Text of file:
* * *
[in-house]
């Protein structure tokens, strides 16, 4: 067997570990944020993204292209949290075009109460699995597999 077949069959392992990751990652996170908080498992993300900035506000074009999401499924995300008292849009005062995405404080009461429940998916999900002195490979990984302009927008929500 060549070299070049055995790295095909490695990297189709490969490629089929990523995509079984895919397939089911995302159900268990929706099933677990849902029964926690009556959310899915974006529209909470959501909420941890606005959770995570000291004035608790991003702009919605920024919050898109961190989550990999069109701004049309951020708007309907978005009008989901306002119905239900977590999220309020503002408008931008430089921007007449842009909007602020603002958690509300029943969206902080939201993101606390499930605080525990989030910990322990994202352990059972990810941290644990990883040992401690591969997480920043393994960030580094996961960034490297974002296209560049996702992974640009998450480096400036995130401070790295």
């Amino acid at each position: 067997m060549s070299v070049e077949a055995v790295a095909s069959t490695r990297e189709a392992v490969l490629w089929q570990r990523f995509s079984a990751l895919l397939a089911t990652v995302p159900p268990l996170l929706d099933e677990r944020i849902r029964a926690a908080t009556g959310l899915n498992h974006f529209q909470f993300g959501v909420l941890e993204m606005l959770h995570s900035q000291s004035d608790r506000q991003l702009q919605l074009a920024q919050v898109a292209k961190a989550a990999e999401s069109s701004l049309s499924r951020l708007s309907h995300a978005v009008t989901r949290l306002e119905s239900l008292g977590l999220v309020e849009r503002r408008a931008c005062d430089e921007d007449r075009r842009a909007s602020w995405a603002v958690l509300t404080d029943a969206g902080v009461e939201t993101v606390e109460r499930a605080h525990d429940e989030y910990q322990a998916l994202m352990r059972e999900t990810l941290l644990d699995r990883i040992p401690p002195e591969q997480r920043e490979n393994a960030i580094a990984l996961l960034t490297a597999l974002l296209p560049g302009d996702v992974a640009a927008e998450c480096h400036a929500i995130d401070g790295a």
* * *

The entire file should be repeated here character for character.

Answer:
[in-house]
């Protein structure tokens, strides 16, 4: 067997570990944020993204292209949290075009109460699995597999 077949069959392992990751990652996170908080498992993300900035506000074009999401499924995300008292849009005062995405404080009461429940998916999900002195490979990984302009927008929500 060549070299070049055995790295095909490695990297189709490969490629089929990523995509079984895919397939089911995302159900268990929706099933677990849902029964926690009556959310899915974006529209909470959501909420941890606005959770995570000291004035608790991003702009919605920024919050898109961190989550990999069109701004049309951020708007309907978005009008989901306002119905239900977590999220309020503002408008931008430089921007007449842009909007602020603002958690509300029943969206902080939201993101606390499930605080525990989030910990322990994202352990059972990810941290644990990883040992401690591969997480920043393994960030580094996961960034490297974002296209560049996702992974640009998450480096400036995130401070790295």
């Amino acid at each position: 067997m060549s070299v070049e077949a055995v790295a095909s069959t490695r990297e189709a392992v490969l490629w089929q570990r990523f995509s079984a990751l895919l397939a089911t990652v995302p159900p268990l996170l929706d099933e677990r944020i849902r029964a926690a908080t009556g959310l899915n498992h974006f529209q909470f993300g959501v909420l941890e993204m606005l959770h995570s900035q000291s004035d608790r506000q991003l702009q919605l074009a920024q919050v898109a292209k961190a989550a990999e999401s069109s701004l049309s499924r951020l708007s309907h995300a978005v009008t989901r949290l306002e119905s239900l008292g977590l999220v309020e849009r503002r408008a931008c005062d430089e921007d007449r075009r842009a909007s602020w995405a603002v958690l509300t404080d029943a969206g902080v009461e939201t993101v606390e109460r499930a605080h525990d429940e989030y910990q322990a998916l994202m352990r059972e999900t990810l941290l644990d699995r990883i040992p401690p002195e591969q997480r920043e490979n393994a960030i580094a990984l996961l960034t490297a597999l974002l296209p560049g302009d996702v992974a640009a927008e998450c480096h400036a929500i995130d401070g790295a």